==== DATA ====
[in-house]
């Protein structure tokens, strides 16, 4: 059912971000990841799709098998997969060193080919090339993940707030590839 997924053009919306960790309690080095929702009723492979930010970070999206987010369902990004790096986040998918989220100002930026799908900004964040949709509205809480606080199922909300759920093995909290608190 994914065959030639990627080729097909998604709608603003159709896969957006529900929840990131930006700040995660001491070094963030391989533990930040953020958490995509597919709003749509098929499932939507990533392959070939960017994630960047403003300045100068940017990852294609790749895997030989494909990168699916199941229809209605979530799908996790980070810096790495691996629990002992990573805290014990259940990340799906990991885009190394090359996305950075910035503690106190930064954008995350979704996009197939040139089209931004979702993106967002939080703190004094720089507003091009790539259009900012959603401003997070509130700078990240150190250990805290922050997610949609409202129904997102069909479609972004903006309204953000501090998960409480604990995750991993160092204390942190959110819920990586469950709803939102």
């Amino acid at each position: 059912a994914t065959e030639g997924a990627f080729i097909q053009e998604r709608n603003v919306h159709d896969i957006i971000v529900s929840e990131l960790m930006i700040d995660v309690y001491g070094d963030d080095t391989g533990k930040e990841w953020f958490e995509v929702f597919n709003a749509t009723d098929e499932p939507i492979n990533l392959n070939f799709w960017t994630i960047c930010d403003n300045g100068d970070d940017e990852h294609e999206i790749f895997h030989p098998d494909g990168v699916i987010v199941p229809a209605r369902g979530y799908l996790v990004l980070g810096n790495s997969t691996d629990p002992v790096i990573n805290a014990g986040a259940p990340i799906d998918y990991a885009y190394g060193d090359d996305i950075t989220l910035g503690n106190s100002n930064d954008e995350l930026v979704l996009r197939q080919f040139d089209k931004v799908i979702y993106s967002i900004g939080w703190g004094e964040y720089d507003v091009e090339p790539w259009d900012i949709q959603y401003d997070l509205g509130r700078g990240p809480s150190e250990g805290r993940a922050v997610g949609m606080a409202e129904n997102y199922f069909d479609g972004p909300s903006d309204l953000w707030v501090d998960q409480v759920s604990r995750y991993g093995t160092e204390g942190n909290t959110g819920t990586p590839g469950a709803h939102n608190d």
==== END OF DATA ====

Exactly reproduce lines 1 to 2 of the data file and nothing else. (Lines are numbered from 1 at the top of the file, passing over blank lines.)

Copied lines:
[in-house]
């Protein structure tokens, strides 16, 4: 059912971000990841799709098998997969060193080919090339993940707030590839 997924053009919306960790309690080095929702009723492979930010970070999206987010369902990004790096986040998918989220100002930026799908900004964040949709509205809480606080199922909300759920093995909290608190 994914065959030639990627080729097909998604709608603003159709896969957006529900929840990131930006700040995660001491070094963030391989533990930040953020958490995509597919709003749509098929499932939507990533392959070939960017994630960047403003300045100068940017990852294609790749895997030989494909990168699916199941229809209605979530799908996790980070810096790495691996629990002992990573805290014990259940990340799906990991885009190394090359996305950075910035503690106190930064954008995350979704996009197939040139089209931004979702993106967002939080703190004094720089507003091009790539259009900012959603401003997070509130700078990240150190250990805290922050997610949609409202129904997102069909479609972004903006309204953000501090998960409480604990995750991993160092204390942190959110819920990586469950709803939102």